4) Assignments can be shared in 3 ways:
- Students can view the assignment only - obviously, students will just look at it.
- Students can edit the assignment - This means all students will edit the same exact document.
- Students can edit a copy of the assignment - Students will get a copy of the assignment to edit and turn in to you. This is probably the most frequently used option.
5) Remember all assignments are stored in your "Classroom" folder (this is true for both students and teachers). Within the classroom folder, each assignment will have its own folder where they are stored.
6) There doesn't seem to be a limit to the number of "classrooms" you can have, so you could also use different classrooms for small groups.
7) As of right now, there doesn't seem to be a way to have two teachers in a classroom.
Join hundreds of visitors at Shelburne Farms for the Champlain Mini Maker Faire. Dozens of makers will be exhibiting in the third annual event aimed to celebrate the DIY/homegrown invention movement. Projects ranging from robotics, biochem and tesla coils to found object creations and the performing arts will be showcased at the fair.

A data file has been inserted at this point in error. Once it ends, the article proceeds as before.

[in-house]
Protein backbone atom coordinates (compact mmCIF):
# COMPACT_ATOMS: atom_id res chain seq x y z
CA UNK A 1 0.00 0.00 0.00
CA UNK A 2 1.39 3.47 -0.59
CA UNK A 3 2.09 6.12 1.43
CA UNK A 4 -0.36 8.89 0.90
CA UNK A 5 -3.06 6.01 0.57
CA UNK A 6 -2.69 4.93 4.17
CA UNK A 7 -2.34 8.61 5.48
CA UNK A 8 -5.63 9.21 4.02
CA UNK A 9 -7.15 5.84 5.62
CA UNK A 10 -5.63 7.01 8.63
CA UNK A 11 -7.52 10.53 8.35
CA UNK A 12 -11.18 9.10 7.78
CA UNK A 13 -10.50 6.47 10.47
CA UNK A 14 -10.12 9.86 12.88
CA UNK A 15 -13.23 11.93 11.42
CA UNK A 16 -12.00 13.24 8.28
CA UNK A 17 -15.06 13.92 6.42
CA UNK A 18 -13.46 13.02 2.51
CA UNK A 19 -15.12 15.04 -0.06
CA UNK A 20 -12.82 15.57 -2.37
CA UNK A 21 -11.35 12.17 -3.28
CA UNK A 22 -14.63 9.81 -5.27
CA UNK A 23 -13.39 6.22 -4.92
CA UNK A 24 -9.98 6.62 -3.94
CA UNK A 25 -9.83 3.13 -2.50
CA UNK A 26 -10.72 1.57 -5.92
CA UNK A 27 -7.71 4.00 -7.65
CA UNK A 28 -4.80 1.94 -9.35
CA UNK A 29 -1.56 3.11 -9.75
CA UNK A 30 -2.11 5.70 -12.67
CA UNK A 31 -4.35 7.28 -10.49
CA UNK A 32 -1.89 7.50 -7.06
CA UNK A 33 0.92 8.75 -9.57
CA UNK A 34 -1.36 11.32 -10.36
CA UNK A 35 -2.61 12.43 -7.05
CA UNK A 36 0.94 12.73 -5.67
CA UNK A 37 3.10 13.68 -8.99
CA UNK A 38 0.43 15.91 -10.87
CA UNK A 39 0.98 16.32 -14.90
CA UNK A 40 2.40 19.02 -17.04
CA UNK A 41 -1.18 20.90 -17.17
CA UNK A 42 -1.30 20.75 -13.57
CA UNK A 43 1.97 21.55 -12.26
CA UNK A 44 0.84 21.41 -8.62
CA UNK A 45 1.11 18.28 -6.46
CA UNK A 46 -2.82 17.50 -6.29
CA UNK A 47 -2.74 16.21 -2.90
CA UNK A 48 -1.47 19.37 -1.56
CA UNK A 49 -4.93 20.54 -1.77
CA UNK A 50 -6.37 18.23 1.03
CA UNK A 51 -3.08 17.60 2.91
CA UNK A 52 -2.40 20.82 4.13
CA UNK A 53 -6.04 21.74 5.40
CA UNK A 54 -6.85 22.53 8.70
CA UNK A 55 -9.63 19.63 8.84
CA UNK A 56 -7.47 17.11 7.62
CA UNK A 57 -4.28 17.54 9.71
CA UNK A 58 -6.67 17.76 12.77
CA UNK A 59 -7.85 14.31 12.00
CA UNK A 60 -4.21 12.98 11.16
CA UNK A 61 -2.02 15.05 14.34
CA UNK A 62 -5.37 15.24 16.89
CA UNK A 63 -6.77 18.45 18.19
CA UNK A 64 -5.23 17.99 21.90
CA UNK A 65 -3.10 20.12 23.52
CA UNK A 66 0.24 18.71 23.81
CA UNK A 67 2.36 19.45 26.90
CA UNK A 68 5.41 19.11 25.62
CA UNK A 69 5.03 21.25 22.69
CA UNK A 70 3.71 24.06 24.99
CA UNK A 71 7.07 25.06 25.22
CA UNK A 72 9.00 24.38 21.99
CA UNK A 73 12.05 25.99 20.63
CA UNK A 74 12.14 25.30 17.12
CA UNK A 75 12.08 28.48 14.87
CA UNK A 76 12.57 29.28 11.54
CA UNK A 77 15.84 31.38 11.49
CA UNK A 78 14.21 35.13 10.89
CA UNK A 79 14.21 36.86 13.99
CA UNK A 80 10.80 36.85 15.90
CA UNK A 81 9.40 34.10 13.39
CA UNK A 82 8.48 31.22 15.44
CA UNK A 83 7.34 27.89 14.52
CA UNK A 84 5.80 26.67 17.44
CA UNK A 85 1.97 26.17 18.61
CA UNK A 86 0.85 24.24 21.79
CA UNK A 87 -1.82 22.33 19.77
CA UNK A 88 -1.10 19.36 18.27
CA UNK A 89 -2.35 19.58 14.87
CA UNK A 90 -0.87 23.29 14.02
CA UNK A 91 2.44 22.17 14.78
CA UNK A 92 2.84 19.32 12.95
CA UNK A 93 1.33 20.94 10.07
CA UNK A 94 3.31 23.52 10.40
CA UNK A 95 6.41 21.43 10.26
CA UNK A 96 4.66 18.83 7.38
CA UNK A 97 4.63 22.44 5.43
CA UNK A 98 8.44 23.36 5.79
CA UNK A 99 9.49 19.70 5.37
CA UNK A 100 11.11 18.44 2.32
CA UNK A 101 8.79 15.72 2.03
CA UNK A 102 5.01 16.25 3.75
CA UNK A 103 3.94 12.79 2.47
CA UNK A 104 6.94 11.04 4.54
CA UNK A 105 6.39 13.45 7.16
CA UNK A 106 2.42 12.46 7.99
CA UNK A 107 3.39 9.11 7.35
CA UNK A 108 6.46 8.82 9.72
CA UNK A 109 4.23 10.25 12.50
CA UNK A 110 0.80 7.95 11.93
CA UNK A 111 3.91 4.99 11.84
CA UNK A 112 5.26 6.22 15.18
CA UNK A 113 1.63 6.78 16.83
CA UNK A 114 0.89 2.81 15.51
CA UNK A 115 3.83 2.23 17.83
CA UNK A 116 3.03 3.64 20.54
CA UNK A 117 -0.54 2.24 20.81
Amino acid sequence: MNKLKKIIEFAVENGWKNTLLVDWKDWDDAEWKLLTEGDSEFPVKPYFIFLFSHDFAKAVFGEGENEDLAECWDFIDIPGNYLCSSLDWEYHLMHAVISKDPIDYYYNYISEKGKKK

For more information: http://www.champlainmakerfaire.com/
|Student taking a standardized test in the year 2114. Image courtesy of andrelyra at Pixabay.|
Take a look here.
What is it?
Hundreds of thousands of images are available, and none of them require attribution (although you are still certainly welcome to do so).
Images can be downloaded as files and then used as you would normally.
Is there a catch?
Not really. However, but you will notice that typically the first row of images are "Sponsored," which means that those do cost money.
You will notice that you can signup and login, but you don't need to do that to use the site.
|Photo licensed for noncommercial use|
As we continue to implement keyboarding standards, some teachers have asked me when they should cover the keyboard. As of right now, the best advice I can give is: When you think it is right for your students.
You might be surprised to find that students actually enjoy the added challenge.
So why the cereal box image?
Some teachers cut the back off of a cereal box and use it as a cover that is suitable for a variety of different keyboards. This is particularly useful if the orange covers available in our SU are not properly sized for a laptop.
Let me know if you have other ideas or thoughts on covering keyboards for touch typing.
Some tips from the video include: